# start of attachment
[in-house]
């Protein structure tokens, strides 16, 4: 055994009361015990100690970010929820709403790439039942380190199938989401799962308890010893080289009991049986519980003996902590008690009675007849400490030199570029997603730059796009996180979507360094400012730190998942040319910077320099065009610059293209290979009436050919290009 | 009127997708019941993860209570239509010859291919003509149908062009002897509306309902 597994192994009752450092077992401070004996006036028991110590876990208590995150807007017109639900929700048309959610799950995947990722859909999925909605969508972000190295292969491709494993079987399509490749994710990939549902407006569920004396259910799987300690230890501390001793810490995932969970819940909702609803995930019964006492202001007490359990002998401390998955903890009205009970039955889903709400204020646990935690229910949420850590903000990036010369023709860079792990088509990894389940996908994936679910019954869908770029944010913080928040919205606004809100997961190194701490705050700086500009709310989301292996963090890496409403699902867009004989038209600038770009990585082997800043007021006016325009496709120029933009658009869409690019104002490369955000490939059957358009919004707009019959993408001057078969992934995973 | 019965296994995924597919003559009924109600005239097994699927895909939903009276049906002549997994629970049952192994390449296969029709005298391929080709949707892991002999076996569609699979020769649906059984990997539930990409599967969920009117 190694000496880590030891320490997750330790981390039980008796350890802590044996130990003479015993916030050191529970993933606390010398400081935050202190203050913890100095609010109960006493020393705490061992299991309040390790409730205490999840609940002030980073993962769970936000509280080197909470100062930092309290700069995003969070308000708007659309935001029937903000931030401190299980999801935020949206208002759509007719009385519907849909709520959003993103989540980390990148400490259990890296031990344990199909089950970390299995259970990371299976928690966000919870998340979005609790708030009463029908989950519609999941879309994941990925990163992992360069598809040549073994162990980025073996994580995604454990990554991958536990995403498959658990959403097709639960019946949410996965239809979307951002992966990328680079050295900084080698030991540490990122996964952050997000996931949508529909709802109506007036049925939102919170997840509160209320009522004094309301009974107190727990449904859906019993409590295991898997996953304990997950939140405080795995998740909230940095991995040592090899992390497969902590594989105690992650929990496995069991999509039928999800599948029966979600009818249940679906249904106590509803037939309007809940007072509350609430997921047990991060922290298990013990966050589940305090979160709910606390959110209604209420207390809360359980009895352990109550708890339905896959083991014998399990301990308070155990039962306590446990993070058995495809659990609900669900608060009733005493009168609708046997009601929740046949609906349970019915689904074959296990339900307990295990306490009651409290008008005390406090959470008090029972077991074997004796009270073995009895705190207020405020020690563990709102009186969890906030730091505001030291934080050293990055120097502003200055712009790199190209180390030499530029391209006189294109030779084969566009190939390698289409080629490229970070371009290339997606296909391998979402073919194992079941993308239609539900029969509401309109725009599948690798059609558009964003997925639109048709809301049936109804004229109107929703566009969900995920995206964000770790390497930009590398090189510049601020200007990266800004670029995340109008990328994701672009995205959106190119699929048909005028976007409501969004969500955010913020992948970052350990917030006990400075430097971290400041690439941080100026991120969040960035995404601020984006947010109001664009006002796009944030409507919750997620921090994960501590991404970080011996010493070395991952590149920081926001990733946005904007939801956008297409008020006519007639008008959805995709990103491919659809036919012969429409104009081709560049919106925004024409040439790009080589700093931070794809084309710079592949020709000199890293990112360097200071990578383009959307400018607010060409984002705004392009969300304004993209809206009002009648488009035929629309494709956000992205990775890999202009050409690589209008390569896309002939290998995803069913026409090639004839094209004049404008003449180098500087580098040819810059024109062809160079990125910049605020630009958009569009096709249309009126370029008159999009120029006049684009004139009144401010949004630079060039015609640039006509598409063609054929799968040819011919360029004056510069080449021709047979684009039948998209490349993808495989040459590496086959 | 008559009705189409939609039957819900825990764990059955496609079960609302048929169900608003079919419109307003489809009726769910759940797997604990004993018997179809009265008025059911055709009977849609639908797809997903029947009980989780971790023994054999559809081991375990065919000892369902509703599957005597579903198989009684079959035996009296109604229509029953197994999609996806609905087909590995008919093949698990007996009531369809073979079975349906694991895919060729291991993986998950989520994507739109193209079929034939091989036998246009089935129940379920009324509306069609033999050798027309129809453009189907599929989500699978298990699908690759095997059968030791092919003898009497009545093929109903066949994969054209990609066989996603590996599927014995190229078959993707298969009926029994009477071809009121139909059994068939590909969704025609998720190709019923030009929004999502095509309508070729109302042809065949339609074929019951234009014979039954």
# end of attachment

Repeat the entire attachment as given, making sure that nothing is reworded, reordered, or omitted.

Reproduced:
[in-house]
């Protein structure tokens, strides 16, 4: 055994009361015990100690970010929820709403790439039942380190199938989401799962308890010893080289009991049986519980003996902590008690009675007849400490030199570029997603730059796009996180979507360094400012730190998942040319910077320099065009610059293209290979009436050919290009 | 009127997708019941993860209570239509010859291919003509149908062009002897509306309902 597994192994009752450092077992401070004996006036028991110590876990208590995150807007017109639900929700048309959610799950995947990722859909999925909605969508972000190295292969491709494993079987399509490749994710990939549902407006569920004396259910799987300690230890501390001793810490995932969970819940909702609803995930019964006492202001007490359990002998401390998955903890009205009970039955889903709400204020646990935690229910949420850590903000990036010369023709860079792990088509990894389940996908994936679910019954869908770029944010913080928040919205606004809100997961190194701490705050700086500009709310989301292996963090890496409403699902867009004989038209600038770009990585082997800043007021006016325009496709120029933009658009869409690019104002490369955000490939059957358009919004707009019959993408001057078969992934995973 | 019965296994995924597919003559009924109600005239097994699927895909939903009276049906002549997994629970049952192994390449296969029709005298391929080709949707892991002999076996569609699979020769649906059984990997539930990409599967969920009117 190694000496880590030891320490997750330790981390039980008796350890802590044996130990003479015993916030050191529970993933606390010398400081935050202190203050913890100095609010109960006493020393705490061992299991309040390790409730205490999840609940002030980073993962769970936000509280080197909470100062930092309290700069995003969070308000708007659309935001029937903000931030401190299980999801935020949206208002759509007719009385519907849909709520959003993103989540980390990148400490259990890296031990344990199909089950970390299995259970990371299976928690966000919870998340979005609790708030009463029908989950519609999941879309994941990925990163992992360069598809040549073994162990980025073996994580995604454990990554991958536990995403498959658990959403097709639960019946949410996965239809979307951002992966990328680079050295900084080698030991540490990122996964952050997000996931949508529909709802109506007036049925939102919170997840509160209320009522004094309301009974107190727990449904859906019993409590295991898997996953304990997950939140405080795995998740909230940095991995040592090899992390497969902590594989105690992650929990496995069991999509039928999800599948029966979600009818249940679906249904106590509803037939309007809940007072509350609430997921047990991060922290298990013990966050589940305090979160709910606390959110209604209420207390809360359980009895352990109550708890339905896959083991014998399990301990308070155990039962306590446990993070058995495809659990609900669900608060009733005493009168609708046997009601929740046949609906349970019915689904074959296990339900307990295990306490009651409290008008005390406090959470008090029972077991074997004796009270073995009895705190207020405020020690563990709102009186969890906030730091505001030291934080050293990055120097502003200055712009790199190209180390030499530029391209006189294109030779084969566009190939390698289409080629490229970070371009290339997606296909391998979402073919194992079941993308239609539900029969509401309109725009599948690798059609558009964003997925639109048709809301049936109804004229109107929703566009969900995920995206964000770790390497930009590398090189510049601020200007990266800004670029995340109008990328994701672009995205959106190119699929048909005028976007409501969004969500955010913020992948970052350990917030006990400075430097971290400041690439941080100026991120969040960035995404601020984006947010109001664009006002796009944030409507919750997620921090994960501590991404970080011996010493070395991952590149920081926001990733946005904007939801956008297409008020006519007639008008959805995709990103491919659809036919012969429409104009081709560049919106925004024409040439790009080589700093931070794809084309710079592949020709000199890293990112360097200071990578383009959307400018607010060409984002705004392009969300304004993209809206009002009648488009035929629309494709956000992205990775890999202009050409690589209008390569896309002939290998995803069913026409090639004839094209004049404008003449180098500087580098040819810059024109062809160079990125910049605020630009958009569009096709249309009126370029008159999009120029006049684009004139009144401010949004630079060039015609640039006509598409063609054929799968040819011919360029004056510069080449021709047979684009039948998209490349993808495989040459590496086959 | 008559009705189409939609039957819900825990764990059955496609079960609302048929169900608003079919419109307003489809009726769910759940797997604990004993018997179809009265008025059911055709009977849609639908797809997903029947009980989780971790023994054999559809081991375990065919000892369902509703599957005597579903198989009684079959035996009296109604229509029953197994999609996806609905087909590995008919093949698990007996009531369809073979079975349906694991895919060729291991993986998950989520994507739109193209079929034939091989036998246009089935129940379920009324509306069609033999050798027309129809453009189907599929989500699978298990699908690759095997059968030791092919003898009497009545093929109903066949994969054209990609066989996603590996599927014995190229078959993707298969009926029994009477071809009121139909059994068939590909969704025609998720190709019923030009929004999502095509309508070729109302042809065949339609074929019951234009014979039954």